Editor's Blog

A new marker stone for the Two Moors Way on the South Moor

I had a real treat yesterday: a trip by DNPA Land Rover onto the South Moor to look at the site of a new marker stone destined for the route of the Two Moors Way at Crossways, near the point where the route leaves the trackbed of the Red Lake Railway. It’s a spot on the route where people have a tendency to go wrong, and so the Two Moors Way Association have been working with Dartmoor National Park on the idea of adding a little extra signage. No one wants to see the moor covered with signposts, but it is felt that an extra marker stone here will be a positive and helpful step. Everything obviously has to be done in consultation with the landowner (in this case the Duchy of Cornwall), and it’s an understandably lengthy process.

We met at DNPA’s works yard in Bovey Tracey, where stonemason Andy Cribbett showed me the stone selected for the job. Aspects such as size of lettering (MW) and which way the stone should face have to be thought about (quite apart from how to actually get it to the site – see below!)

We then piled into the Land Rover with DNPA Ranger Ella Brien and Access and Recreation Officer Ian Durrant, and made our way along the A38 towards Ivybridge. We reached the moor via Cantrel Lane, picking up the southern end of the former Red Lake Railway, opened in 1911 to transport china clay from remote deposits at Red Lake and Left Lake mires to the Cantrel works at Bittaford. By the early 1930s supplies were exhausted, and the track removed. We bumped along the old trackbed for round six miles to reach the Two Moors Way marker stone directing the route off the trackbed (you can see the stone to the right of the photo).

The next photo shows the problem here: two worn paths lead off the trackbed at this point, and some walkers intending to follow the Two Moors Way head for the low mounds of spoil rather than sticking to the route, which is the path on the left. The plan is to set the new marker stone at a point where it can be seen from the trackbed, giving walkers a clear indication of which way they should go.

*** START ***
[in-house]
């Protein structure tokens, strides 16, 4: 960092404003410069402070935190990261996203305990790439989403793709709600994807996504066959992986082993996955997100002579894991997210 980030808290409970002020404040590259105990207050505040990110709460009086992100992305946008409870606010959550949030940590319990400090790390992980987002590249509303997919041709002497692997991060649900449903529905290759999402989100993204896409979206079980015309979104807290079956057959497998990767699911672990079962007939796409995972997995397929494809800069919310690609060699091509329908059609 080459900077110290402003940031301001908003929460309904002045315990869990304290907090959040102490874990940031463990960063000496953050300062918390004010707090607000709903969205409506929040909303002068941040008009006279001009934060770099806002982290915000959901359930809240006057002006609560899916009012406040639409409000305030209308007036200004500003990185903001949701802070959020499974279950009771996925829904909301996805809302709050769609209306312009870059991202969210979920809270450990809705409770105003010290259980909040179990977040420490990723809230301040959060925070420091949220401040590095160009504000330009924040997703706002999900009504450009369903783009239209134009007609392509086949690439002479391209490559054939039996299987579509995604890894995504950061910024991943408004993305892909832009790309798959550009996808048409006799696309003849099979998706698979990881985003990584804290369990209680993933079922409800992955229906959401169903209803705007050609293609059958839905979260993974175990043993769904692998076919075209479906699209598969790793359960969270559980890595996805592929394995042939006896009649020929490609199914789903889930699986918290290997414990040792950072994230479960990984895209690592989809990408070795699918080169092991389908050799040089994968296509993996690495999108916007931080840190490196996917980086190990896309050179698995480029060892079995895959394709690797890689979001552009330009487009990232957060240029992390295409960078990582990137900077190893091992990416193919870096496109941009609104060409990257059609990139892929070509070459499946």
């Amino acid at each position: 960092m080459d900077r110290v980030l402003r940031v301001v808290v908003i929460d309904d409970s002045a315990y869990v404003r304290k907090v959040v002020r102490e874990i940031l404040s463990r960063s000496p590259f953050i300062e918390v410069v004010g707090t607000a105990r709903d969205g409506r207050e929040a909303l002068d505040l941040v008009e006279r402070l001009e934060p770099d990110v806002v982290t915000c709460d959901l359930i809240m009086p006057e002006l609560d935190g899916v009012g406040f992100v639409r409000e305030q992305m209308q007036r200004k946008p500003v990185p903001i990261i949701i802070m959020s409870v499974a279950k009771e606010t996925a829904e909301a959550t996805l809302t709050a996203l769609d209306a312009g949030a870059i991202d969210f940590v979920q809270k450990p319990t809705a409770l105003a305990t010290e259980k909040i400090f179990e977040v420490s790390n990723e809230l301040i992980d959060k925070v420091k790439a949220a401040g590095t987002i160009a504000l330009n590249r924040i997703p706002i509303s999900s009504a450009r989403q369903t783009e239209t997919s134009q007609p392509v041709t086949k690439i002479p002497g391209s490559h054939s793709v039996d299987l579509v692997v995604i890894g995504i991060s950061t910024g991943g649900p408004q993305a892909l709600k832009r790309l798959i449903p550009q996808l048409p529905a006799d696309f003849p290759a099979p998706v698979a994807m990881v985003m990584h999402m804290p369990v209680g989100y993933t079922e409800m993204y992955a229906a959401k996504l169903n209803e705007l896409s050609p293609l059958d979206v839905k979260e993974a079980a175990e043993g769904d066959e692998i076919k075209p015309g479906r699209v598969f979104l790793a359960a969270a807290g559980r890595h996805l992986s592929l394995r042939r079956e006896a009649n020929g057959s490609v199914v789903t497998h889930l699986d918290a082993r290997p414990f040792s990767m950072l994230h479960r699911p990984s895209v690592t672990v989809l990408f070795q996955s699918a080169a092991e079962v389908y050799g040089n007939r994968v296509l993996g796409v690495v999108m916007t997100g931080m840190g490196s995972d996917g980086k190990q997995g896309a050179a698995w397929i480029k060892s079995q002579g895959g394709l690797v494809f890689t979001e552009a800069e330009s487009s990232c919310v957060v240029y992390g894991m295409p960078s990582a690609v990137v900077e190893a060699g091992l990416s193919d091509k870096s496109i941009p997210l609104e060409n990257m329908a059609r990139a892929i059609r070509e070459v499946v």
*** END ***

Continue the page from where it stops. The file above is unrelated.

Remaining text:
Having worked out where the new stone should be sited, we decided to go and have a look at the new clapper bridge over the Western Wella Brook (installed last month), so we followed the route of the Two Moors Way down into the valley of the Avon, which is crossed via a 19th-century clapper bridge below Huntingdon Warren.

The new clapper over the Western Wella Brook (just by Huntingdon Cross – see below – also on the route of the Abbot’s Way) will be a huge help to anyone walking in this part of the South Moor. Thanks are due to Dartmoor National Park, Totnes Ramblers and South Devon Ramblers for making it possible (there’s a plaque on the bridge).

I felt I had to cross the new bridge (just to check that it works!). We also spotted that some other improvements to the route in this particularly wet area have been carried out too – many thanks!

We headed back along the Two Moors Way towards Crossways and the Land Rover, just as the clouds parted – the light was incredible – we were so lucky to be there! Once back at the Red Lake Railway and DNPA team spent a while thinking about how to transport the new marker stone the last 100 yards or so, across very difficult ground. The trackbed immediately north of the existing marker stone is pretty much impassable.

What a fantastic day to be out on the moor! Thank you to Ian, Ella and Andy for letting me tag along.